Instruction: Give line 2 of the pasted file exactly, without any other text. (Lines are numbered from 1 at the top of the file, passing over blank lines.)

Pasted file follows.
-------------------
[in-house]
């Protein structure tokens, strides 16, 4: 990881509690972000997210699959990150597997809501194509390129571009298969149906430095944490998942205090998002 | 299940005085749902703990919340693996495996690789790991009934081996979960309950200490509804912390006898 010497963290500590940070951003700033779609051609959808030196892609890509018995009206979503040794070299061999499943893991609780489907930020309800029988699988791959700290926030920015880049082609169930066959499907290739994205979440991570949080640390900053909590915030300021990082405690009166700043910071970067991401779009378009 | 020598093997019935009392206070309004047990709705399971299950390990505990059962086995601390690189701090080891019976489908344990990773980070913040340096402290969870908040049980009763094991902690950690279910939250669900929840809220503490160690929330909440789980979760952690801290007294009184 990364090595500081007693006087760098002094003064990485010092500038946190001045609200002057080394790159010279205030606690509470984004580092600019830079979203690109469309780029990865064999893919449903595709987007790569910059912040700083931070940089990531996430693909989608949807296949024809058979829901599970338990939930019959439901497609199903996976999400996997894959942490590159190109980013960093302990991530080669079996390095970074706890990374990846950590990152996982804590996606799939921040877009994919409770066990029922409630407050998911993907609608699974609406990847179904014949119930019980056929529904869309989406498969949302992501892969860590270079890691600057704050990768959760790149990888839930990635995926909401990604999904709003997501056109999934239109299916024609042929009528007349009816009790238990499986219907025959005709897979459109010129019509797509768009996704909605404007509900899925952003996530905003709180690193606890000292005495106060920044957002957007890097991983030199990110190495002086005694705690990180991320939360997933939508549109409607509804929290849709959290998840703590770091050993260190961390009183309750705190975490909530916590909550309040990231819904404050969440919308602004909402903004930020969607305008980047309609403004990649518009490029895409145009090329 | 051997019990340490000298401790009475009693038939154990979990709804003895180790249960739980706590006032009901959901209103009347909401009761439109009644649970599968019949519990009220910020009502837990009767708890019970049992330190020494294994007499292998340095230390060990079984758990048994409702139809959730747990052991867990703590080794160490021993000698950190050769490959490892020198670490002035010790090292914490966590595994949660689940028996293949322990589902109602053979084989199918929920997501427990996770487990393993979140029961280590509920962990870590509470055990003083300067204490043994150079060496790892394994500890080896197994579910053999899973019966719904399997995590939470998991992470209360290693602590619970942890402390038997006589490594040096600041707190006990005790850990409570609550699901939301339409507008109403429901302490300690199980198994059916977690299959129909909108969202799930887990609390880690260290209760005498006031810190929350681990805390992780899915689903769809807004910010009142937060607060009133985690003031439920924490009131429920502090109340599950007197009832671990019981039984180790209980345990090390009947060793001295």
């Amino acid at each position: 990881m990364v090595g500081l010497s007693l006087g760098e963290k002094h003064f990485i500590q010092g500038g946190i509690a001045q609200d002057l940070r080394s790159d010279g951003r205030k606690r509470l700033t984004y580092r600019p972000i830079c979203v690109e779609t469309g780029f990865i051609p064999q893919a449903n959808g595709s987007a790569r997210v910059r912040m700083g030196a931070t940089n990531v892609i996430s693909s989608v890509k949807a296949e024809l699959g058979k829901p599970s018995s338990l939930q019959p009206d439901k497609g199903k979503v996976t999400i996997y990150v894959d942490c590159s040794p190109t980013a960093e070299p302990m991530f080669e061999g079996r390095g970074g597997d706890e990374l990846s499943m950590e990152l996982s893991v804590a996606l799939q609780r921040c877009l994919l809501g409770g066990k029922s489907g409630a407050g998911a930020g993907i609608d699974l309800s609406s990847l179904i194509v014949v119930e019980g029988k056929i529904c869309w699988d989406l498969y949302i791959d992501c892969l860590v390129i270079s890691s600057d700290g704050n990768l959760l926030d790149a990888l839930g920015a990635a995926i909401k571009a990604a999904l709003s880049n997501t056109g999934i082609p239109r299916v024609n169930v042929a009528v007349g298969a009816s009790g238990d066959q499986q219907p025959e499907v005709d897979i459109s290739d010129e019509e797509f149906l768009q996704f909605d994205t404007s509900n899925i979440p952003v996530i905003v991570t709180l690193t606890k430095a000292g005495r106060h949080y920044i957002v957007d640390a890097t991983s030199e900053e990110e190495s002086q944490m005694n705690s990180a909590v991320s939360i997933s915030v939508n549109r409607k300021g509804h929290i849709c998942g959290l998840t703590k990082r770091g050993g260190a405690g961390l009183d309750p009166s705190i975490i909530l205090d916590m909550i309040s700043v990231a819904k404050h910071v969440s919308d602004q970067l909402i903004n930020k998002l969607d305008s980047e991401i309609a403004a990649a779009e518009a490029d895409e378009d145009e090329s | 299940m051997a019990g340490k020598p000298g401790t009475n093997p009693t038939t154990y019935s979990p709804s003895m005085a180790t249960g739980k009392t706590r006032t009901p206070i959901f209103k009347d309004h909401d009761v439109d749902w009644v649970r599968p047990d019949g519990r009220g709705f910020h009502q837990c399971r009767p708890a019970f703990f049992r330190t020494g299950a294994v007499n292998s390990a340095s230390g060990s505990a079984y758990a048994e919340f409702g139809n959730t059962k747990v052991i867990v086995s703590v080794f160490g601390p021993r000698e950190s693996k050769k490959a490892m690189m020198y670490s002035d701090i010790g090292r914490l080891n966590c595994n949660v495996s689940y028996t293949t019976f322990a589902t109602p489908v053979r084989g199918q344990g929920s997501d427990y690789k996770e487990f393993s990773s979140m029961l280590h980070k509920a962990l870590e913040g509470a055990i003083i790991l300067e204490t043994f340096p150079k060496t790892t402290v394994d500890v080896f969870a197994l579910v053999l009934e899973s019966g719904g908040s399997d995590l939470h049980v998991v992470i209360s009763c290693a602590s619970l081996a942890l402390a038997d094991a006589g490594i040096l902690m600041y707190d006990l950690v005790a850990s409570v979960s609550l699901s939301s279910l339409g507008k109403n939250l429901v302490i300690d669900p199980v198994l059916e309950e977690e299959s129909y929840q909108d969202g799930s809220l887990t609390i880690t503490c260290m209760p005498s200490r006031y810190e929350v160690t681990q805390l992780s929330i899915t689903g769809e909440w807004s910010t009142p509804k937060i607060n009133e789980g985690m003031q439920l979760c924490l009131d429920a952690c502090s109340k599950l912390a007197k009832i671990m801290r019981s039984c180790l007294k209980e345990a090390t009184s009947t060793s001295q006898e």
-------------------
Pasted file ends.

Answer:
């Protein structure tokens, strides 16, 4: 990881509690972000997210699959990150597997809501194509390129571009298969149906430095944490998942205090998002 | 299940005085749902703990919340693996495996690789790991009934081996979960309950200490509804912390006898 010497963290500590940070951003700033779609051609959808030196892609890509018995009206979503040794070299061999499943893991609780489907930020309800029988699988791959700290926030920015880049082609169930066959499907290739994205979440991570949080640390900053909590915030300021990082405690009166700043910071970067991401779009378009 | 020598093997019935009392206070309004047990709705399971299950390990505990059962086995601390690189701090080891019976489908344990990773980070913040340096402290969870908040049980009763094991902690950690279910939250669900929840809220503490160690929330909440789980979760952690801290007294009184 990364090595500081007693006087760098002094003064990485010092500038946190001045609200002057080394790159010279205030606690509470984004580092600019830079979203690109469309780029990865064999893919449903595709987007790569910059912040700083931070940089990531996430693909989608949807296949024809058979829901599970338990939930019959439901497609199903996976999400996997894959942490590159190109980013960093302990991530080669079996390095970074706890990374990846950590990152996982804590996606799939921040877009994919409770066990029922409630407050998911993907609608699974609406990847179904014949119930019980056929529904869309989406498969949302992501892969860590270079890691600057704050990768959760790149990888839930990635995926909401990604999904709003997501056109999934239109299916024609042929009528007349009816009790238990499986219907025959005709897979459109010129019509797509768009996704909605404007509900899925952003996530905003709180690193606890000292005495106060920044957002957007890097991983030199990110190495002086005694705690990180991320939360997933939508549109409607509804929290849709959290998840703590770091050993260190961390009183309750705190975490909530916590909550309040990231819904404050969440919308602004909402903004930020969607305008980047309609403004990649518009490029895409145009090329 | 051997019990340490000298401790009475009693038939154990979990709804003895180790249960739980706590006032009901959901209103009347909401009761439109009644649970599968019949519990009220910020009502837990009767708890019970049992330190020494294994007499292998340095230390060990079984758990048994409702139809959730747990052991867990703590080794160490021993000698950190050769490959490892020198670490002035010790090292914490966590595994949660689940028996293949322990589902109602053979084989199918929920997501427990996770487990393993979140029961280590509920962990870590509470055990003083300067204490043994150079060496790892394994500890080896197994579910053999899973019966719904399997995590939470998991992470209360290693602590619970942890402390038997006589490594040096600041707190006990005790850990409570609550699901939301339409507008109403429901302490300690199980198994059916977690299959129909909108969202799930887990609390880690260290209760005498006031810190929350681990805390992780899915689903769809807004910010009142937060607060009133985690003031439920924490009131429920502090109340599950007197009832671990019981039984180790209980345990090390009947060793001295």